Film Mise En Scene Analysis: Boy (2010) Taika Waititi

1099 words - 5 pages

The film ‘Boy’ (2010) uses a range of techniques to construct an effective mise-en-scene. Taika Waititi (director) has been able to create aesthetically pleasing scenes to communicate to the audience about the setting, characters, story and themes. The sequence at the beginning of the film is an appropriate example of the good use of mise-en-scene.

The sequence consists of shots which clearly establish the setting. We are shown a long shot of Boy’s class getting ready for a class photo. In the frame, a board with the name of the class, school and year sits at the bottom like it would in any other class photo. This is a more obvious and direct, but at the same time, clever way of telling ...view middle of the document...

“Bye bye my Mokos” she says. We are then given a long shot side-view of the car slowly moving by the kids who are pushing it from behind. The bad condition of the car and the children’s clothes gives the impression that they live in a poor community. Waititi then gives us a wider long shot from behind them which provides us with the opportunity to scan the environment. The great landscape and farm area we see suggests that they live more of a country lifestyle. I believe Waititi’s use of mise-en-scene clearly articulated the intended idea of time and place. We get an understanding of the world they live in. The setting acts as a base which sets our mind up for the story to give a sense of realism and to make it seem more believable.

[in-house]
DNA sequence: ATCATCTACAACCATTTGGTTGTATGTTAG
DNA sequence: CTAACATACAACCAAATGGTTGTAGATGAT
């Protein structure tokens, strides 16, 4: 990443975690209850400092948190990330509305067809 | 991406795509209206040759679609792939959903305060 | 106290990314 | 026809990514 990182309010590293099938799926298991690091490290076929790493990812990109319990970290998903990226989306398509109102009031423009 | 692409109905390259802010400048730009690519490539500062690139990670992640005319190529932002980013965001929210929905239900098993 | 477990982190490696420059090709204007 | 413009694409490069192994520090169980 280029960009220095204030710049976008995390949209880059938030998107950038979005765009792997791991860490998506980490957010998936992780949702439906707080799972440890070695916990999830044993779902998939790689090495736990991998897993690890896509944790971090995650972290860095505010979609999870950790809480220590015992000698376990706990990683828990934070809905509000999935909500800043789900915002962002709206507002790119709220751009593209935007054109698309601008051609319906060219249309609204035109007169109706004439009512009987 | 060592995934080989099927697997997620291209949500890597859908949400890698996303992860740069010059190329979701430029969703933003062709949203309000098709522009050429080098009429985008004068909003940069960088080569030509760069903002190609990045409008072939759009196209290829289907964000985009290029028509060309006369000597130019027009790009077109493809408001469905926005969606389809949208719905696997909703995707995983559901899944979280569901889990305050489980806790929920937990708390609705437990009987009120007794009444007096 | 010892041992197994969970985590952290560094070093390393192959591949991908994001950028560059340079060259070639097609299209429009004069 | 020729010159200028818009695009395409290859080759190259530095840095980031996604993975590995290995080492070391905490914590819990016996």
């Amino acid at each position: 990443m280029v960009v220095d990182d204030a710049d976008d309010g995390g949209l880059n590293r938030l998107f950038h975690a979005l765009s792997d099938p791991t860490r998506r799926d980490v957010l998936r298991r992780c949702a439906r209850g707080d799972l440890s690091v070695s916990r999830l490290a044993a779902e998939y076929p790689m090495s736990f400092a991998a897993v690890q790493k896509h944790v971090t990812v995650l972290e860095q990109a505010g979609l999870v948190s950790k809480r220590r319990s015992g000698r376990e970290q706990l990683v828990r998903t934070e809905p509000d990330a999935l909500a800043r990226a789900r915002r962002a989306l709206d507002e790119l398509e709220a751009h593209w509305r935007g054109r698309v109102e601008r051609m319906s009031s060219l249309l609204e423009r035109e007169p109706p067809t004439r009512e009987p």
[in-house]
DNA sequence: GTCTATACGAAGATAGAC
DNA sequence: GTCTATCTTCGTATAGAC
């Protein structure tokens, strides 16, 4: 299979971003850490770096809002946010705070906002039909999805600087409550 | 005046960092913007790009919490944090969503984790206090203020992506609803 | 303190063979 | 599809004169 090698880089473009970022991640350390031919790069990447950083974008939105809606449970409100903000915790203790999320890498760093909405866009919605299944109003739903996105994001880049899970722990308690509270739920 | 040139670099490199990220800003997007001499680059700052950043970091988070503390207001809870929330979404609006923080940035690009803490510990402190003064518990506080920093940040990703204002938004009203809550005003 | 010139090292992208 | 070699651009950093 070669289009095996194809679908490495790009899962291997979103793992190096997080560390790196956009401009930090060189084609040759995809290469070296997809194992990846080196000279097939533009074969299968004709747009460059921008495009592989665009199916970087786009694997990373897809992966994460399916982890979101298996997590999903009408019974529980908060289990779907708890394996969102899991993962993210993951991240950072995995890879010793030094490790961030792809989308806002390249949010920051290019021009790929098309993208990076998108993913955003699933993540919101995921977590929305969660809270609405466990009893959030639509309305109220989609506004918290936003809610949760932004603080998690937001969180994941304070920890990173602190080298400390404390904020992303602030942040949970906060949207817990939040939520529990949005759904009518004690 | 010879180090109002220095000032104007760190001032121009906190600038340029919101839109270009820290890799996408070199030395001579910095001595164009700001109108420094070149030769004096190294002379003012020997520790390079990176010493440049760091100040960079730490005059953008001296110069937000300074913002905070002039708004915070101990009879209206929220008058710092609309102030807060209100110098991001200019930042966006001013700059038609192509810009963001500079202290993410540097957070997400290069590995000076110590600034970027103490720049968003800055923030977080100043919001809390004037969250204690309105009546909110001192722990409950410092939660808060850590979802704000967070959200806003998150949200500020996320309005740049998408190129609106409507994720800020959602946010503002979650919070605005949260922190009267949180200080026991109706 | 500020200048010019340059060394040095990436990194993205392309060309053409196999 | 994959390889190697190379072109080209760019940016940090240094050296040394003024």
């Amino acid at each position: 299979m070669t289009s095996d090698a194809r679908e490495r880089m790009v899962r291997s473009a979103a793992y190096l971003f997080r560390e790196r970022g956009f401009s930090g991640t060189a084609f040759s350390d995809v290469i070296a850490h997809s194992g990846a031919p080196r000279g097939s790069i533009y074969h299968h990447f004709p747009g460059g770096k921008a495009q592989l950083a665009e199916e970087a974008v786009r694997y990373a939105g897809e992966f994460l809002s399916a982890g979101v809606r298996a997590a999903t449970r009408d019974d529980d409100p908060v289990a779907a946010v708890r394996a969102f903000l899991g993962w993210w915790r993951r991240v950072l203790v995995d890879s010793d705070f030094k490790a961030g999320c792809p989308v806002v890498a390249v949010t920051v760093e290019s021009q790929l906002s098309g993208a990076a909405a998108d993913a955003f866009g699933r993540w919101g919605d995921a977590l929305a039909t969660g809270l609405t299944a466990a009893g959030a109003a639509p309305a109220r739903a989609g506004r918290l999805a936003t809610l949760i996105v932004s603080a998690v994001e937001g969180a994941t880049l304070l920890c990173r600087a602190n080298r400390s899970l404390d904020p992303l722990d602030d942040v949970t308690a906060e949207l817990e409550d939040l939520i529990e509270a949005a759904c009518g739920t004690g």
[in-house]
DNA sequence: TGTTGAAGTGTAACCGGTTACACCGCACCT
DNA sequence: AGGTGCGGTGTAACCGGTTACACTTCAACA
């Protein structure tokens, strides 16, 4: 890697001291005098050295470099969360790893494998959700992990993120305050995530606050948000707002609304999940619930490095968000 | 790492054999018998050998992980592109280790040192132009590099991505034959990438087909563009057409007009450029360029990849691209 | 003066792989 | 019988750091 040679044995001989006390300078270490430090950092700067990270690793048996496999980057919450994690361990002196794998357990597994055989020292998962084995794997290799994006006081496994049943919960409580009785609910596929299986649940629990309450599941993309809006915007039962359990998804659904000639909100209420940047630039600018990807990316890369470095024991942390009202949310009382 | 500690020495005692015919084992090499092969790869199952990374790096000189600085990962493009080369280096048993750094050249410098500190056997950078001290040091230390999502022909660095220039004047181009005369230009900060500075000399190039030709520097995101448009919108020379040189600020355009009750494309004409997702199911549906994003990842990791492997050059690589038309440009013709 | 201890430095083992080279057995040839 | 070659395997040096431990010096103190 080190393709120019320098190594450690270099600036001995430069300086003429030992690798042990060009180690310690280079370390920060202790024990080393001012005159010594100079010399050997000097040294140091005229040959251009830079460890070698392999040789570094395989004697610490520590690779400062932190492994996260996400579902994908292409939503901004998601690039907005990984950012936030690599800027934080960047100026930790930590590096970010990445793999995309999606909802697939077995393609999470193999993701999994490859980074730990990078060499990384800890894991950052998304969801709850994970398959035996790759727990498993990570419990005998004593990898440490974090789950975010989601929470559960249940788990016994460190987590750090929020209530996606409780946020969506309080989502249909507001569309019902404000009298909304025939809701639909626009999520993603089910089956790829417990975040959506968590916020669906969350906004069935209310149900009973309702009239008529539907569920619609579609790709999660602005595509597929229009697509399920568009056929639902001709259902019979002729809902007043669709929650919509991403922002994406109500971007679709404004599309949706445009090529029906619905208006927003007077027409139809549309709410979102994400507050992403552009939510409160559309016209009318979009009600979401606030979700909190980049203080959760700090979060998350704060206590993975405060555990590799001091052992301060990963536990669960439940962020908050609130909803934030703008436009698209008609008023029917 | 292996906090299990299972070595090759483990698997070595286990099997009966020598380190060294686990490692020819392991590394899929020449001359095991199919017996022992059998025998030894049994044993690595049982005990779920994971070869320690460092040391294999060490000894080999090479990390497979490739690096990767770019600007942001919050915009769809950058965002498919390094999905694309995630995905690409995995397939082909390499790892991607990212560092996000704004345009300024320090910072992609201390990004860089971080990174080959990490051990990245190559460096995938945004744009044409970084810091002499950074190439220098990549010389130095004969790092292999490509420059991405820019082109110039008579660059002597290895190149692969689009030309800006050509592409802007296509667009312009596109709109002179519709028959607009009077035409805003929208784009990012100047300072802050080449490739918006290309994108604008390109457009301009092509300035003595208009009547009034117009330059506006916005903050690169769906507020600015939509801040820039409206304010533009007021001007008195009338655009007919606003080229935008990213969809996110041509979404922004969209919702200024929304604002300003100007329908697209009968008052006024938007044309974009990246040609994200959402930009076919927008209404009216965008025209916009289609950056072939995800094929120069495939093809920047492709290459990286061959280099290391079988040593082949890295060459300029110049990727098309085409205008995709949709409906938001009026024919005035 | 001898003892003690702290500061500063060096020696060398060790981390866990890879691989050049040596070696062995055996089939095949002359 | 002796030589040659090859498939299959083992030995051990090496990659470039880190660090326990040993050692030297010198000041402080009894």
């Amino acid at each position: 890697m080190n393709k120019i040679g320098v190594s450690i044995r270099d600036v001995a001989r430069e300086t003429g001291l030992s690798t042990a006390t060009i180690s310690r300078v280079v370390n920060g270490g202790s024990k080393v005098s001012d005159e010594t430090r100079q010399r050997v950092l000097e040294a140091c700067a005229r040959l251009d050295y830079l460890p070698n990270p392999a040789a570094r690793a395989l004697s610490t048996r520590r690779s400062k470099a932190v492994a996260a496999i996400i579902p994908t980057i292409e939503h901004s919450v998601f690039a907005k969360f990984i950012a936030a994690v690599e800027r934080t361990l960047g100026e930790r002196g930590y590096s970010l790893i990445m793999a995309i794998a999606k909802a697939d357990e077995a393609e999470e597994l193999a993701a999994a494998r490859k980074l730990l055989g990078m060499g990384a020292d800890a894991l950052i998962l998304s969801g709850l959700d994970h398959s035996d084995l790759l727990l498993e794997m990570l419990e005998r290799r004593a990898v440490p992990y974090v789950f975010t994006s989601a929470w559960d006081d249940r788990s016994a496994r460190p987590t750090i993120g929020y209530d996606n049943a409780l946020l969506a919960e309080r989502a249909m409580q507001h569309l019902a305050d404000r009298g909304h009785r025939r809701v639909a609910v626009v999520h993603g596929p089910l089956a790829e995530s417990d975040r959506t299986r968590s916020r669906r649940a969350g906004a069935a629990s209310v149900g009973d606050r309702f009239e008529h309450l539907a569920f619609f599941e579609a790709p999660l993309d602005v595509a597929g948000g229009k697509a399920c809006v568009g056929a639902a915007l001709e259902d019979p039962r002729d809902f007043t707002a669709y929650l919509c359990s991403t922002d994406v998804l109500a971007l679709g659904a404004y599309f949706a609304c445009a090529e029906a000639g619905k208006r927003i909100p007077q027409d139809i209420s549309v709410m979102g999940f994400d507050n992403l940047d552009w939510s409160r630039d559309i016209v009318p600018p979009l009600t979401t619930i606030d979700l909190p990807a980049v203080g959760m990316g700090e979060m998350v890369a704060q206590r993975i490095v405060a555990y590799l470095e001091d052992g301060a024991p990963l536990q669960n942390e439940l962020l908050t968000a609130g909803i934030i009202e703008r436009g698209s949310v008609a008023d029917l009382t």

The mise-en-scene definitely strengthens the portrayal of characters and story. A story which reveals the main theme of a child being let by down by the disappointing reality of his father after building himself up with so many imaginary memories and fantasies of the amazing father he thought he had. Going back to the side-view long shot where the car is being pushed by the kids, we see Boy in the front of the frame as if he’s leading the pack. Though it is a man’s job to lead. This makes us question ourselves: why are the small children even pushing the car? Where are the men? As the car moves forward, it reveals their home. In that instance, our attention is drawn to the unfortunate conditions of the house they have to live in. I would’ve believed that the visual of the car moving out of the shot, exposing the house created a dramatic effect. As if a feeling of safety is leaving, but the expression of Boy and his cousins counter-act that thought. Boy, being put in charge didn’t even seem bothered. Usually, children being deserted by their caregiver would weep out of fear and sadness, but Boy’s mind is too fixed on the idea that his father will be back. To get through the everyday chaos of home, Boy fantasises about...

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